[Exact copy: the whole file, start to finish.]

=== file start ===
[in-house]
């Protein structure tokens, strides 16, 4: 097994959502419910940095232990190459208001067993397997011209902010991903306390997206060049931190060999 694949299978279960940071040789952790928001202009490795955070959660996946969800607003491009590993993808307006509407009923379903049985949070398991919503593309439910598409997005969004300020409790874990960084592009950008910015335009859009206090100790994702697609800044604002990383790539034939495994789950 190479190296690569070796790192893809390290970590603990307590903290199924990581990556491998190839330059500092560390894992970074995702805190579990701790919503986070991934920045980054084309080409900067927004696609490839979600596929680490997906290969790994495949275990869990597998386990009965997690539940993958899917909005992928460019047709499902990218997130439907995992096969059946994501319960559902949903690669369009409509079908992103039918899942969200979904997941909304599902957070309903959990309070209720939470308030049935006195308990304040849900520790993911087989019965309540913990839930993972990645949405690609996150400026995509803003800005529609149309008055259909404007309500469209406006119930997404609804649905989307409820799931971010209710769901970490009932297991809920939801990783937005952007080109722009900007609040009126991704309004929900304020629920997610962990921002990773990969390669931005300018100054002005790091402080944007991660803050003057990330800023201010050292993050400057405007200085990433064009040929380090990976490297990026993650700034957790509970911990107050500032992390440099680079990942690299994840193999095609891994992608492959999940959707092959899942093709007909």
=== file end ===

[in-house]
């Protein structure tokens, strides 16, 4: 097994959502419910940095232990190459208001067993397997011209902010991903306390997206060049931190060999 694949299978279960940071040789952790928001202009490795955070959660996946969800607003491009590993993808307006509407009923379903049985949070398991919503593309439910598409997005969004300020409790874990960084592009950008910015335009859009206090100790994702697609800044604002990383790539034939495994789950 190479190296690569070796790192893809390290970590603990307590903290199924990581990556491998190839330059500092560390894992970074995702805190579990701790919503986070991934920045980054084309080409900067927004696609490839979600596929680490997906290969790994495949275990869990597998386990009965997690539940993958899917909005992928460019047709499902990218997130439907995992096969059946994501319960559902949903690669369009409509079908992103039918899942969200979904997941909304599902957070309903959990309070209720939470308030049935006195308990304040849900520790993911087989019965309540913990839930993972990645949405690609996150400026995509803003800005529609149309008055259909404007309500469209406006119930997404609804649905989307409820799931971010209710769901970490009932297991809920939801990783937005952007080109722009900007609040009126991704309004929900304020629920997610962990921002990773990969390669931005300018100054002005790091402080944007991660803050003057990330800023201010050292993050400057405007200085990433064009040929380090990976490297990026993650700034957790509970911990107050500032992390440099680079990942690299994840193999095609891994992608492959999940959707092959899942093709007909």